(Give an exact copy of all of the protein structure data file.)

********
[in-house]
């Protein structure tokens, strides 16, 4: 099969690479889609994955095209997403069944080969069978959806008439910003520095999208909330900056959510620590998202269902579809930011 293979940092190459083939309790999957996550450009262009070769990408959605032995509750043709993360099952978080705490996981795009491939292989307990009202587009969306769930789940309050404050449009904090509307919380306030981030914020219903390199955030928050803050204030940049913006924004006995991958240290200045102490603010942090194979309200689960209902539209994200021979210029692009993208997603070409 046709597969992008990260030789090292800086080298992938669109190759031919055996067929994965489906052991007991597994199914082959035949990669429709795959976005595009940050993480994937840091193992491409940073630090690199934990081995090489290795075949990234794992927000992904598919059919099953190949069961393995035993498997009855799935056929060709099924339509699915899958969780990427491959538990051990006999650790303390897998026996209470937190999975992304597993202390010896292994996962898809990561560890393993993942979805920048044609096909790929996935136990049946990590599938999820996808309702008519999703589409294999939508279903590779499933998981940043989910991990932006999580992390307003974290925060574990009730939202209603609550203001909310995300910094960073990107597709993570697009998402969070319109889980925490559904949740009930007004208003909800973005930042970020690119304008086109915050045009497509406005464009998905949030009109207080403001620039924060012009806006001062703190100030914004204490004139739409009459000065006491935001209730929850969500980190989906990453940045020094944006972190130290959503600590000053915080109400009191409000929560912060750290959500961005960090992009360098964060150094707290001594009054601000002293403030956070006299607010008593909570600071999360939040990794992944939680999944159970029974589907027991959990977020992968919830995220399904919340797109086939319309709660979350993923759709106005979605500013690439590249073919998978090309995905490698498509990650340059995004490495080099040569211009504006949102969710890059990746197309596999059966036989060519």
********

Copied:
[in-house]
């Protein structure tokens, strides 16, 4: 099969690479889609994955095209997403069944080969069978959806008439910003520095999208909330900056959510620590998202269902579809930011 293979940092190459083939309790999957996550450009262009070769990408959605032995509750043709993360099952978080705490996981795009491939292989307990009202587009969306769930789940309050404050449009904090509307919380306030981030914020219903390199955030928050803050204030940049913006924004006995991958240290200045102490603010942090194979309200689960209902539209994200021979210029692009993208997603070409 046709597969992008990260030789090292800086080298992938669109190759031919055996067929994965489906052991007991597994199914082959035949990669429709795959976005595009940050993480994937840091193992491409940073630090690199934990081995090489290795075949990234794992927000992904598919059919099953190949069961393995035993498997009855799935056929060709099924339509699915899958969780990427491959538990051990006999650790303390897998026996209470937190999975992304597993202390010896292994996962898809990561560890393993993942979805920048044609096909790929996935136990049946990590599938999820996808309702008519999703589409294999939508279903590779499933998981940043989910991990932006999580992390307003974290925060574990009730939202209603609550203001909310995300910094960073990107597709993570697009998402969070319109889980925490559904949740009930007004208003909800973005930042970020690119304008086109915050045009497509406005464009998905949030009109207080403001620039924060012009806006001062703190100030914004204490004139739409009459000065006491935001209730929850969500980190989906990453940045020094944006972190130290959503600590000053915080109400009191409000929560912060750290959500961005960090992009360098964060150094707290001594009054601000002293403030956070006299607010008593909570600071999360939040990794992944939680999944159970029974589907027991959990977020992968919830995220399904919340797109086939319309709660979350993923759709106005979605500013690439590249073919998978090309995905490698498509990650340059995004490495080099040569211009504006949102969710890059990746197309596999059966036989060519």